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May 1992

Prophylactic Antibiotics for Head and Neck Surgery With Flap Reconstruction

Author Affiliations

From the University of Pittsburgh (Pa) School of Medicine, Department of Otolaryngology, Eye and Ear Institute of Pittsburgh (Dr Johnson and Ms Wagner); the Department of Otolaryngology, Ohio State University School of Medicine, Columbus (Dr Schuller); the Division of Head and Neck Surgery, University of Cincinnati (Ohio) Medical Center (Dr Gluckman); the Department of Otolaryngology, University of Arkansas for Medical Science, Little Rock (Dr Suen); and the Department of Otolaryngology, University of California, San Francisco (Dr Snyderman).

Arch Otolaryngol Head Neck Surg. 1992;118(5):488-490. doi:10.1001/archotol.1992.01880050034008

• The leading cause of postoperative morbidity in patients undergoing major head and neck surgical procedures is postoperative infection. This prospective randomized multi-institutional clinical trial was designed to compare the effectiveness of clindamycin phosphate and high-dose cefazolin sodium therapy in preventing postoperative wound sepsis in patients undergoing contaminated head and neck surgical procedures in which flap reconstruction was required. Either clindamycin phosphate (900 mg) or cefazolin sodium (2 g) therapy was instituted intravenously prior to surgery and continued every 8 hours, for a total of 24 hours. The patients received postoperative follow-up, and the wounds were graded according to the worst condition observed. One hundred cases were evaluated. Fifty-one patients received clindamycin and 49 patients received high doses of cefazolin; wound infection developed in 10 patients (19.6%) and 11 patients (21.6%), respectively. This difference was not statistically significant. The average duration of surgery was approximately 8 hours for both the infected and the noninfected groups of patients. High-dose cefazolin and clindamycin have similar efficacy when administered prophylactically under these circumstances. Reconstruction with free vascularized tissue may aid in reducing postoperative wound infection.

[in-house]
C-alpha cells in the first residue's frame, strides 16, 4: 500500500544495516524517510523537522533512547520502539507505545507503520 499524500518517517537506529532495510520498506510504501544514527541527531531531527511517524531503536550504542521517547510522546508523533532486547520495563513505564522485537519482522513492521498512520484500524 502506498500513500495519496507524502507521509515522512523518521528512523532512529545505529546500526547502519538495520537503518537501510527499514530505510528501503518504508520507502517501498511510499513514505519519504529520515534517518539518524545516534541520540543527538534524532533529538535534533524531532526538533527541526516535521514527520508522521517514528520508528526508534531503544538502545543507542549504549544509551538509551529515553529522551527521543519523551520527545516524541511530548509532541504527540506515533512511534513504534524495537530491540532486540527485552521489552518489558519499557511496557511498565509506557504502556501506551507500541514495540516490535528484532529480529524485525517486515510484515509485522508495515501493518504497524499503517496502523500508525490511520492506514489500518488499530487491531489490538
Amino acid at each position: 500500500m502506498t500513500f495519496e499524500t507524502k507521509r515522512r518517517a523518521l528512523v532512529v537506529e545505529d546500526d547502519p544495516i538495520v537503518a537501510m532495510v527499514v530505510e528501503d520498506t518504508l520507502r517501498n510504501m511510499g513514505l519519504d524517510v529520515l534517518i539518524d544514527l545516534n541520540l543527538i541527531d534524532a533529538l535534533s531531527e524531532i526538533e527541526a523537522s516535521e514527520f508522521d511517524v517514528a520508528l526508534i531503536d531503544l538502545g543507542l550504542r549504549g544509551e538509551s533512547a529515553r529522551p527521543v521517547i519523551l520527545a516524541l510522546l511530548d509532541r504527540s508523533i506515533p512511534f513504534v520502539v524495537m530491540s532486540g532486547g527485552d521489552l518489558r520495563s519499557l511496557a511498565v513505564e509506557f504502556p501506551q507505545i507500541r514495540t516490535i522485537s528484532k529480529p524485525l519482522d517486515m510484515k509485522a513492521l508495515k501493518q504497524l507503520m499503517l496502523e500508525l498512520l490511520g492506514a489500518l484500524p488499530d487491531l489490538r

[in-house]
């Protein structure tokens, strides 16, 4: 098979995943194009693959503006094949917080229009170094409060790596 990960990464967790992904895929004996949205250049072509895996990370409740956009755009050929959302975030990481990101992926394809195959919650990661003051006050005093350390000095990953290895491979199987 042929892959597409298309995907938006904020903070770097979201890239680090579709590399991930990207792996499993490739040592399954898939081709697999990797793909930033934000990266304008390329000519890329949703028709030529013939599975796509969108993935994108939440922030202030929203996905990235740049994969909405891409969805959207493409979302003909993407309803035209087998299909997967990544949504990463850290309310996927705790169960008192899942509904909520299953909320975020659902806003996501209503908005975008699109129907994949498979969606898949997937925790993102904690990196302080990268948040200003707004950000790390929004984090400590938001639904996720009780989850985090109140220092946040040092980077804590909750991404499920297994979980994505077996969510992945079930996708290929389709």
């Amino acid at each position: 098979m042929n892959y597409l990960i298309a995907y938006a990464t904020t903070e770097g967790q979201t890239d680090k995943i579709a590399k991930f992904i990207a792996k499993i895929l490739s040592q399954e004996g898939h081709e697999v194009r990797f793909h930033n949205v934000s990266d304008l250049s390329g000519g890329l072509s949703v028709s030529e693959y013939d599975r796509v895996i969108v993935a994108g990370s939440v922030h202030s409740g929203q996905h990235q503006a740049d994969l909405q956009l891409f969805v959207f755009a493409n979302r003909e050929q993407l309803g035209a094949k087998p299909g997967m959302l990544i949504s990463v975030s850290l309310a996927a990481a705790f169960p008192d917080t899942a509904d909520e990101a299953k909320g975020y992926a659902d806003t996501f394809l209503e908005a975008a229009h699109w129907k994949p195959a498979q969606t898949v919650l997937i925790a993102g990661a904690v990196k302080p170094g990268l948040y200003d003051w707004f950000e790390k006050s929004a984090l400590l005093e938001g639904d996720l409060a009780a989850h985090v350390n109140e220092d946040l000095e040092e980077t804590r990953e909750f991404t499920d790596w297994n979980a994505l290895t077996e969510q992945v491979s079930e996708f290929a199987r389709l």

(Arch Otolaryngol Head Neck Surg. 1992;118:488-490)